OPINION: On Eve of Departure, D.C. School Choice Champion Signs Off

From Virginia Walden Ford writing in The Washington Examiner:

Over the past month, more than 2,000 parents applied for their children to receive a private school scholarship through the highly successful D.C. Opportunity Scholarship Program. After fighting to restore this essential program for more than three years, the sight of families applying is inspiring.

First created in 2003, the D.C. Opportunity Scholarship Program is the only federally funded voucher program to help low-income children escape often unsafe and underperforming public schools. In April, Congress reauthorized and expanded the program for five years, allowing thousands more District families the chance to participate.

This program has made accessing a quality education possible for more than 3,000 students—and the restored program will allow more families, including the families that applied over the past month, the chance to choose a quality education for their children.

But with filled seats and high demand, we cannot stop fighting for school choice in the District. Since the program was created, 91 percent of students who used their scholarships in the program graduate high school—more than 21 percent more than their public school counterparts. And the program has been oversubscribed every year. A lottery system is used to determine which students can participate in the program.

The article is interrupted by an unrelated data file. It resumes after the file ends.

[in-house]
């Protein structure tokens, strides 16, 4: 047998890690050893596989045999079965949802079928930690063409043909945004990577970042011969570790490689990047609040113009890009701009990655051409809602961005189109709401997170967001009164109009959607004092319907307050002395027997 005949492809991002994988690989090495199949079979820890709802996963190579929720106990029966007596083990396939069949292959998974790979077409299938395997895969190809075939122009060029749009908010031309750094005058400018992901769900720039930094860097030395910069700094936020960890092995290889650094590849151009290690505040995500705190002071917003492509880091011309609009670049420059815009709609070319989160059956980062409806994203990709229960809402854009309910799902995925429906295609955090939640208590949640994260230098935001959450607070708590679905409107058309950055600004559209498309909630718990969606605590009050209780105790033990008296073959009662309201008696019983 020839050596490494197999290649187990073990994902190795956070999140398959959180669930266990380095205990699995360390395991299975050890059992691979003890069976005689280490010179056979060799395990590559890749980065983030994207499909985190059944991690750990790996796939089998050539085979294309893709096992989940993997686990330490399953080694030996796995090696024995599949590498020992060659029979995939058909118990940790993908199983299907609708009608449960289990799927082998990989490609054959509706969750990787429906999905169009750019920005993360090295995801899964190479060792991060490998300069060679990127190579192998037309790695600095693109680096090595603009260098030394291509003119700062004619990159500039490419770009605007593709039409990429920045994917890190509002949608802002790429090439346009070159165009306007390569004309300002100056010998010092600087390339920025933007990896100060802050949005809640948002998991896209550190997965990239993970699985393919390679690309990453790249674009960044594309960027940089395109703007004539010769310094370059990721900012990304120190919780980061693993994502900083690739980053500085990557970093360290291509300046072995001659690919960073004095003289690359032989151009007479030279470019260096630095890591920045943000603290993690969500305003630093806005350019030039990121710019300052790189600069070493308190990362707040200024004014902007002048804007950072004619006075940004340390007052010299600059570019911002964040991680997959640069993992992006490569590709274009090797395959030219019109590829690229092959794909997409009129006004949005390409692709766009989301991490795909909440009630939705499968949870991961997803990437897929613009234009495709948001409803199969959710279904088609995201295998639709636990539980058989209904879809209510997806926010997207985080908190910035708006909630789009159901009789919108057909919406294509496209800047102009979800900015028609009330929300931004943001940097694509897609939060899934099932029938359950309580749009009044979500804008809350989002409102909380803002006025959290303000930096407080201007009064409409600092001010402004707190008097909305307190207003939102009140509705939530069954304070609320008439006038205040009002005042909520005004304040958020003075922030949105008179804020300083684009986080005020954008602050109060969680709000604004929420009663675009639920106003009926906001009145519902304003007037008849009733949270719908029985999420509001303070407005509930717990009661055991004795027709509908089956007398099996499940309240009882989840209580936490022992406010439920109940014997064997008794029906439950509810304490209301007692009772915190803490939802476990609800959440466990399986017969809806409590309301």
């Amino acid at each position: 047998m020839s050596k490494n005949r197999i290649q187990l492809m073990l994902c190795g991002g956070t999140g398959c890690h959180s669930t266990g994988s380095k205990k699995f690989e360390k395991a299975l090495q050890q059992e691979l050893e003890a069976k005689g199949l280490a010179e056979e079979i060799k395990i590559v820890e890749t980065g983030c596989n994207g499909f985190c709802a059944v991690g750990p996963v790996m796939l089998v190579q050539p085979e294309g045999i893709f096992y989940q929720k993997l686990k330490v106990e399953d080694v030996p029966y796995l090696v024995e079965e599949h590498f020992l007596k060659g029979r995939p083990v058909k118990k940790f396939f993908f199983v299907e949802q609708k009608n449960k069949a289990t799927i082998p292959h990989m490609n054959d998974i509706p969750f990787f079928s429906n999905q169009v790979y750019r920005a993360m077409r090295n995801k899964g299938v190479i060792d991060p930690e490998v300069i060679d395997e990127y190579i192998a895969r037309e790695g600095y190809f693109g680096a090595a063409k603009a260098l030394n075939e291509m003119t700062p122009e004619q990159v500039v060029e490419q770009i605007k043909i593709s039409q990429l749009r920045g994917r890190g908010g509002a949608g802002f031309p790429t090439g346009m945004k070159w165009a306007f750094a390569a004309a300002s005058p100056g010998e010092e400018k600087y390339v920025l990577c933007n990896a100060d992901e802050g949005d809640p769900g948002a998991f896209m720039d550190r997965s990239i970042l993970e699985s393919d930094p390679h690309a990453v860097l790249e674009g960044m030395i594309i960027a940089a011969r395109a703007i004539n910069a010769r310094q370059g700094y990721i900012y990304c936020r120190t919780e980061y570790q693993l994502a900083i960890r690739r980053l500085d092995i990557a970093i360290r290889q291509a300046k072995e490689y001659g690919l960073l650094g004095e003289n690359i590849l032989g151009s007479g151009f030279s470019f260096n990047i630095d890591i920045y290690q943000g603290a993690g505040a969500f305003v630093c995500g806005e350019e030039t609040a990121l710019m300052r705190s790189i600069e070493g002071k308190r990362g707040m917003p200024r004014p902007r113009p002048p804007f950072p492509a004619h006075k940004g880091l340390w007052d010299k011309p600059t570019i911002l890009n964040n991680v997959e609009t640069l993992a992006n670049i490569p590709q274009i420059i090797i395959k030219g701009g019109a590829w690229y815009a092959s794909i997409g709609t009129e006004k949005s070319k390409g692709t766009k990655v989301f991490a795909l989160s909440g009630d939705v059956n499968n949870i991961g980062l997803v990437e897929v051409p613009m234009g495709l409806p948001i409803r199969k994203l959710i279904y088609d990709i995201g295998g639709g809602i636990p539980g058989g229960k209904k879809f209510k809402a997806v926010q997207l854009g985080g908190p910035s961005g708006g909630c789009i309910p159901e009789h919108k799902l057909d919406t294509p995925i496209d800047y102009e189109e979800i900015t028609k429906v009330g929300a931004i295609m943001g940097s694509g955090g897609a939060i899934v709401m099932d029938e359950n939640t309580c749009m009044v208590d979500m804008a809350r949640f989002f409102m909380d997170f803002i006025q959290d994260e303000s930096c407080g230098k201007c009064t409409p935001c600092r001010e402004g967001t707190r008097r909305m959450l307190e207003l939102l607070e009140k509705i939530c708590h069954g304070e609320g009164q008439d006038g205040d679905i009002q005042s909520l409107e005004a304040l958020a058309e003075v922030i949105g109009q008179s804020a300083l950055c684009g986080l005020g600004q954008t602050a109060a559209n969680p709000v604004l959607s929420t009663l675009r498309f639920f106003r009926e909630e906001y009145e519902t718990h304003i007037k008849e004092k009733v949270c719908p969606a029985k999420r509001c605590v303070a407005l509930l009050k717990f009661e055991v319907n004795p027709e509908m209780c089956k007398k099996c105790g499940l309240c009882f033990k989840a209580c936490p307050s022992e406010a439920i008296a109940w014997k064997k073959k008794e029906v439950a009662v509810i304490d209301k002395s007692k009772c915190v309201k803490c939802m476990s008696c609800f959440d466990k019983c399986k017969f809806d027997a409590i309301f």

Working alongside parents in the District, I have been fighting for school choice—and for children—in Washington, D.C. for more than a decade. And I have been fighting for educational equality my entire life.

Growing up in Arkansas as the daughter of two public school educators and as a single parent of three children, I know firsthand how a great education can prepare all children for success.

In the next few weeks, hundreds of families will hear if their child will receive a scholarship under the D.C. Opportunity Scholarship Program; but hundreds more will hear that they did not receive a scholarship and must continue to send their children to often failing public schools.

We must fight vigilantly to protect and preserve this program so families will never again be turned away from the chance to access a quality education for their children.

In the mid-1960s, I was among more than 130 students picked to desegregate public high schools on a large scale in Little Rock. Our nation has made great strides in improving education for all children since then; but our work is far from finished.

Success is not defined by waiting lists and lottery systems; success is providing all children with an education that will prepare them for a productive and fulfilling life. As for me, life will be changing a bit.